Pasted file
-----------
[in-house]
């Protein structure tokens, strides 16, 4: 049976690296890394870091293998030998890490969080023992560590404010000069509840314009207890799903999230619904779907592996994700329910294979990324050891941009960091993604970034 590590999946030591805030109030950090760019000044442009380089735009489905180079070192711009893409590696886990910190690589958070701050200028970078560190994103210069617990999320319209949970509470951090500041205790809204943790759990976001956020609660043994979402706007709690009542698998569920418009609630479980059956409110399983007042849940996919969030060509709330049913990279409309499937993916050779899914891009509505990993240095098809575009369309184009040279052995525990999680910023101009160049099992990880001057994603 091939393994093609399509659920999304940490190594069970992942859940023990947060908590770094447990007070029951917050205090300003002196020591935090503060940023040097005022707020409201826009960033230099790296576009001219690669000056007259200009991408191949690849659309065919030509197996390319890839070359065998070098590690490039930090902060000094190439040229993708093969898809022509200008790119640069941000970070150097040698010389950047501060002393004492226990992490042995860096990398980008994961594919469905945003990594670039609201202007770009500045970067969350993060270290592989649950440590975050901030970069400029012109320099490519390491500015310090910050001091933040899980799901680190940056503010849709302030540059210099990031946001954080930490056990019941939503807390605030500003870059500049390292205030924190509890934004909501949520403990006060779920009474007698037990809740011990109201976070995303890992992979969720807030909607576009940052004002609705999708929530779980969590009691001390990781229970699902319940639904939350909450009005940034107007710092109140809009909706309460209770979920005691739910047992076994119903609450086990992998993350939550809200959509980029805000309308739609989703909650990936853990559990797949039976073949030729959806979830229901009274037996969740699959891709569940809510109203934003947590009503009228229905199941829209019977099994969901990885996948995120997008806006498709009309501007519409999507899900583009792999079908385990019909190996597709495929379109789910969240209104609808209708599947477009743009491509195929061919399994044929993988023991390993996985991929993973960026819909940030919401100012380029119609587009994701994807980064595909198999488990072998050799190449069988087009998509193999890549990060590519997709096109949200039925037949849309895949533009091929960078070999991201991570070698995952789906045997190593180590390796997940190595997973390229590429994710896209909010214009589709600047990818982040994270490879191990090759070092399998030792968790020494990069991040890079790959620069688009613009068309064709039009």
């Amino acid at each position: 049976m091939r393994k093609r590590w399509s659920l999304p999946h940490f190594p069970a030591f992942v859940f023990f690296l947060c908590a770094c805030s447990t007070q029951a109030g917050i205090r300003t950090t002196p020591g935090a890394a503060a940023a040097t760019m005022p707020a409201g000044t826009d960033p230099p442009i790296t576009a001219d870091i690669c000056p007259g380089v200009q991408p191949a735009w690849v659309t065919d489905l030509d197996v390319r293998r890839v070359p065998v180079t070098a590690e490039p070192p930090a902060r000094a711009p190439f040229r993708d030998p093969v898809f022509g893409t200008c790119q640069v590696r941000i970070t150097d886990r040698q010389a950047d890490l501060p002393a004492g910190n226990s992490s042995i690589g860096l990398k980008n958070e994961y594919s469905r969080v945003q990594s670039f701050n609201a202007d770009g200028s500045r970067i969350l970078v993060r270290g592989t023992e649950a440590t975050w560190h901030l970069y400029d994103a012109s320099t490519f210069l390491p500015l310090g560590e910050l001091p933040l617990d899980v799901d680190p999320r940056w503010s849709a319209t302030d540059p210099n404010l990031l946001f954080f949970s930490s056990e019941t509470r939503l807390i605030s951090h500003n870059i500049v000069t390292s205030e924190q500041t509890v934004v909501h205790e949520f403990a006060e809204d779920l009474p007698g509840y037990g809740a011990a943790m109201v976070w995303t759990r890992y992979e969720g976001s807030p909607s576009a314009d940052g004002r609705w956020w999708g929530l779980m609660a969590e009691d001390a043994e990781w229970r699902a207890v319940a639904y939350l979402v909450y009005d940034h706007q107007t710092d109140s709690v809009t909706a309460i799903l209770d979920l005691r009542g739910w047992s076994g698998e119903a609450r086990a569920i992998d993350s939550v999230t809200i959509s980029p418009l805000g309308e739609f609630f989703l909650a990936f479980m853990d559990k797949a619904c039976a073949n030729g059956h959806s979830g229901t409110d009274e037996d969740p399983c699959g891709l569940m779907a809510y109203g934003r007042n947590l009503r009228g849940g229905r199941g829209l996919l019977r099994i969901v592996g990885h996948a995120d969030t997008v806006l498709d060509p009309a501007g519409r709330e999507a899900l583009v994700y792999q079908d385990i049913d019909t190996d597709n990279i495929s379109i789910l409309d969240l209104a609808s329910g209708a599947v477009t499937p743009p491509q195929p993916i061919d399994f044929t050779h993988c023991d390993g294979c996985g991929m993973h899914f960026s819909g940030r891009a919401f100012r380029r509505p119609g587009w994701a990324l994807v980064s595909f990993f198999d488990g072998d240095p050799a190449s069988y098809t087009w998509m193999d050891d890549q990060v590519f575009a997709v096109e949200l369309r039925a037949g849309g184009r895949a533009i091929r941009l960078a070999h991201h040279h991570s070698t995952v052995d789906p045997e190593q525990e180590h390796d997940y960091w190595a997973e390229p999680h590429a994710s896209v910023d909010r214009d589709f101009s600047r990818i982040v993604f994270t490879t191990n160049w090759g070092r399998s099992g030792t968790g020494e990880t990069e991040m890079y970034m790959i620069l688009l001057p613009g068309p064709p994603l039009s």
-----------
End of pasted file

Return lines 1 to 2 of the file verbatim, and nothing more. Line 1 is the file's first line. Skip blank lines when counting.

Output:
[in-house]
């Protein structure tokens, strides 16, 4: 049976690296890394870091293998030998890490969080023992560590404010000069509840314009207890799903999230619904779907592996994700329910294979990324050891941009960091993604970034 590590999946030591805030109030950090760019000044442009380089735009489905180079070192711009893409590696886990910190690589958070701050200028970078560190994103210069617990999320319209949970509470951090500041205790809204943790759990976001956020609660043994979402706007709690009542698998569920418009609630479980059956409110399983007042849940996919969030060509709330049913990279409309499937993916050779899914891009509505990993240095098809575009369309184009040279052995525990999680910023101009160049099992990880001057994603 091939393994093609399509659920999304940490190594069970992942859940023990947060908590770094447990007070029951917050205090300003002196020591935090503060940023040097005022707020409201826009960033230099790296576009001219690669000056007259200009991408191949690849659309065919030509197996390319890839070359065998070098590690490039930090902060000094190439040229993708093969898809022509200008790119640069941000970070150097040698010389950047501060002393004492226990992490042995860096990398980008994961594919469905945003990594670039609201202007770009500045970067969350993060270290592989649950440590975050901030970069400029012109320099490519390491500015310090910050001091933040899980799901680190940056503010849709302030540059210099990031946001954080930490056990019941939503807390605030500003870059500049390292205030924190509890934004909501949520403990006060779920009474007698037990809740011990109201976070995303890992992979969720807030909607576009940052004002609705999708929530779980969590009691001390990781229970699902319940639904939350909450009005940034107007710092109140809009909706309460209770979920005691739910047992076994119903609450086990992998993350939550809200959509980029805000309308739609989703909650990936853990559990797949039976073949030729959806979830229901009274037996969740699959891709569940809510109203934003947590009503009228229905199941829209019977099994969901990885996948995120997008806006498709009309501007519409999507899900583009792999079908385990019909190996597709495929379109789910969240209104609808209708599947477009743009491509195929061919399994044929993988023991390993996985991929993973960026819909940030919401100012380029119609587009994701994807980064595909198999488990072998050799190449069988087009998509193999890549990060590519997709096109949200039925037949849309895949533009091929960078070999991201991570070698995952789906045997190593180590390796997940190595997973390229590429994710896209909010214009589709600047990818982040994270490879191990090759070092399998030792968790020494990069991040890079790959620069688009613009068309064709039009």